Tonight - final screening at the WITT?

The WITT (Walk in Tributary Theatre) is located in Carrboro's historic community pool, 'Sparrow's Pool.' For the past year, as part of a federation of projects at the Carrboro Greenspace, the WITT has served as a space to show informative movies, information exchange being essential to a healthy democracy. This last remaining greenspace in the heart of Carrboro is being prepared for sale and perhaps development. We are losing access to the property after August 5th. Please come and experience for the last time(!?) THE WITT and what the Carrboro Greenspace could be if we save it!..

Cam Hill's take on Carolina North

Cam Hill asked me to post his guest column in the Herald today about Carolina North:

For several years UNC has been talking about developing a research campus, Carolina North, which is slated to contain as many as eight million square feet of buildings. UNC owns the Horace Williams tract, some 900 acres that currently is the home of the Horace Williams Airport, a couple of toxic dump sites and the old town of Chapel Hill public works and transit facility locations. UNC wants to put Carolina North there. Because the property is largely undeveloped (with the above exceptions), surrounded by existing neighborhoods and not served by any existing (or planned) transit or large-scale utility infrastructure, and because this is Chapel Hill; there has been some considerable discussion about this. Oh yeah, and the airport is still open.

Northern Area Task Force begins meeting

Growth in the northwest part of town has been one of the most discussed issues in Chapel Hill during this Council business year.

I expect that the Council will approve a six month moratorium on development in this part of town at its meeting on Monday night. During this time the newly appointed Northern Area Task Force will craft a new vision for the area.

I am serving on this task force as are fellow OP'ers George Cianciolo, Marc ter Horst and Laurin Easthom. It is being ably chaired by Del Snow.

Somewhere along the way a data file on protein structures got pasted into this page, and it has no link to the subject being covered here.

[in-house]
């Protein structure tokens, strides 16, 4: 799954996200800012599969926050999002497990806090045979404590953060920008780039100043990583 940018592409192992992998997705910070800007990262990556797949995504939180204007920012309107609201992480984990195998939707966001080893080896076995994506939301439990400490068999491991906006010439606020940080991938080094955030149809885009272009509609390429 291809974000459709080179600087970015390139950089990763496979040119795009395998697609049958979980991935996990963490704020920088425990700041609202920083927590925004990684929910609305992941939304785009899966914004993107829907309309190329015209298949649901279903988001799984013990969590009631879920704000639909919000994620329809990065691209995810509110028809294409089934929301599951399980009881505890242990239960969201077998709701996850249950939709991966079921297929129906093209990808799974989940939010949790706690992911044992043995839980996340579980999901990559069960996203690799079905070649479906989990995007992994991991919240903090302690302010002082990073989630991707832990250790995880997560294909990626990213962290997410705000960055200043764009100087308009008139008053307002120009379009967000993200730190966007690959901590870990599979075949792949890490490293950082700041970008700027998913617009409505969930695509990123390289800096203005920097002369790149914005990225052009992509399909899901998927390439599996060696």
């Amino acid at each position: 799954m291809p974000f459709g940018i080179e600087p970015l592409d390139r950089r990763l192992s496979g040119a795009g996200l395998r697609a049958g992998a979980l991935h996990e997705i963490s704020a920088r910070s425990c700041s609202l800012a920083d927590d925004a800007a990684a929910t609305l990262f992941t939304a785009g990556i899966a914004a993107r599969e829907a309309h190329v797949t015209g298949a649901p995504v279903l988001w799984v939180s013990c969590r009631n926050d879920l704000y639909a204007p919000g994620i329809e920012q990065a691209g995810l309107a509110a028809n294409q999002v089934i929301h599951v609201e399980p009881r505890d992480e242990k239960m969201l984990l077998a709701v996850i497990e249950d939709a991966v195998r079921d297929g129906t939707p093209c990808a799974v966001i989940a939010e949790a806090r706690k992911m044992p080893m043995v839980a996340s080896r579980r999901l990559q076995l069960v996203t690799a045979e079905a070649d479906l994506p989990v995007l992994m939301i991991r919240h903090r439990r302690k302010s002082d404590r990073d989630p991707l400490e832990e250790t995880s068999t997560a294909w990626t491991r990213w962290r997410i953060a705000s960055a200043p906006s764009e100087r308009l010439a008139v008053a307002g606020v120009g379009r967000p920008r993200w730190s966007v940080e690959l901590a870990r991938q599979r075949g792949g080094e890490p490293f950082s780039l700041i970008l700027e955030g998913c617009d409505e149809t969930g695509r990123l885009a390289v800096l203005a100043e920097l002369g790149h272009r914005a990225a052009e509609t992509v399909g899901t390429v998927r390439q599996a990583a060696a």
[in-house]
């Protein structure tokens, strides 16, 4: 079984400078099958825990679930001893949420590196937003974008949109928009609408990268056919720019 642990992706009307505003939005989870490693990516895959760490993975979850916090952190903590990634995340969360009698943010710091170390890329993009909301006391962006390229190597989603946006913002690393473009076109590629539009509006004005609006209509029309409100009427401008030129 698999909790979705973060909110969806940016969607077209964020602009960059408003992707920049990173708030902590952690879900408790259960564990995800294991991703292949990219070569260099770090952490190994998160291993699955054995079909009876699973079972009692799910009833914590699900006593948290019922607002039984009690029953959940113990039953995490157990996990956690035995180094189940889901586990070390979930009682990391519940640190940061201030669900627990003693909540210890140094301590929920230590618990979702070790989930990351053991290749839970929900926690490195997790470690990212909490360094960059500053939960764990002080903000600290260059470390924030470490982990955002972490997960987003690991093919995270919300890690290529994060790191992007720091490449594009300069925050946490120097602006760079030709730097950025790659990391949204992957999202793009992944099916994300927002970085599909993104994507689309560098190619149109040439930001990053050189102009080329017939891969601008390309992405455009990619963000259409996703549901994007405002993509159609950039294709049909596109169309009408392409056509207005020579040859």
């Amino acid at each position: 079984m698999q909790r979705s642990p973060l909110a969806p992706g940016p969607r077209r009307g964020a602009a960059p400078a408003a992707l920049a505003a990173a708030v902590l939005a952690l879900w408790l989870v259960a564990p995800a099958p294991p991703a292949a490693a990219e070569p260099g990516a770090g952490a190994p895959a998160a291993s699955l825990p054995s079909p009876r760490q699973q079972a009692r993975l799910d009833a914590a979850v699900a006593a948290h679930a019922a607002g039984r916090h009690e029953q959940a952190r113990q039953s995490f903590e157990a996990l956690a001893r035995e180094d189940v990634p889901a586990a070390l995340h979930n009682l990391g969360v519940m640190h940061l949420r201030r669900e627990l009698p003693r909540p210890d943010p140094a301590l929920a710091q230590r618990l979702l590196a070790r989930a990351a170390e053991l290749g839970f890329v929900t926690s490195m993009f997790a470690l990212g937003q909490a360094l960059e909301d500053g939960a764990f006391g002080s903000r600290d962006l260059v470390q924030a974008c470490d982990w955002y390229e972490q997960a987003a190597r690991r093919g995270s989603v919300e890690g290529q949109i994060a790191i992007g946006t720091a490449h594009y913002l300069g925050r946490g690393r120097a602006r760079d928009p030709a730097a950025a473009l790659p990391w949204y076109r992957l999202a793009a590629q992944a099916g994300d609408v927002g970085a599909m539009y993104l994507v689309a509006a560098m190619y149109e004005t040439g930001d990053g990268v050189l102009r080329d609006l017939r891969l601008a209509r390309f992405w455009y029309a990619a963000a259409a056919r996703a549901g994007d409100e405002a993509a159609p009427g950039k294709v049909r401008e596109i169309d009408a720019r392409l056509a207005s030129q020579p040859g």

We had our first meeting last night, and I was pretty happy with it.

A few key goals that folks enumerated:

-Taking measures to make the area more friendly for bicycle and pedestrian uses.

-Ensuring that as redevelopment occures in this quadrant, folks are not priced out of town.

-Taking a direction with new development that emphasizes transit more.

Making the Community Garden grow

As published in the Chapel Hill Herald on Saturday, May 12th:

Carrboro Alderman Dan Coleman recently told me that his town is always looking for programs that combine a grassroots economy, community building and environmental stewardship.
The new Carrboro community garden, which will be at Martin Luther King Jr. Park for at least the next few years, certainly fits the bill. This project is a natural for a town that is already home to a cooperative grocery, a community radio station and a housing cooperative.

I recently chatted with Sammy Slade, April McGreger and Jay Hamm of the Carrboro Community Garden Coalition about their plans for this new town initiative.

Hamm told me that they plan to plant basic Southern vegetables, things like squash, tomatoes, okra, beans, peppers, melons and sweet potatoes. They're committed to making sure that nothing they grow goes to waste and will distribute their yield in a variety of ways, including distributing fresh fruits and vegetables to needy people in the community.

Metro-farming in north Carrboro?

One point that caught my attention in last Saturday's meeting to discuss Carrboro's Northern Study Area was the idea of "metro-farming". The current plan includes:

ENCOURAGE “METRO-FARMING”: Encourage the conservation of active farmland within new conservation subdivisions and elsewhere in the Study Area, with emphasis on nontraditional crops or uses (high-value vegetables, pick-your-own berries, apples, etc.) and community-supported agriculture (community gardening, wholesale nurseries, commercial stables, etc.). Metro-farming should be promoted by a special committee that would look into ways to make Use Value Assessments more common and frequently applied.

Yet this is an idea which has not yet been realized. With changing patterns of food consumption and agriculture, the availability of arable land available for small scale agriculture will become increasingly important in the future.



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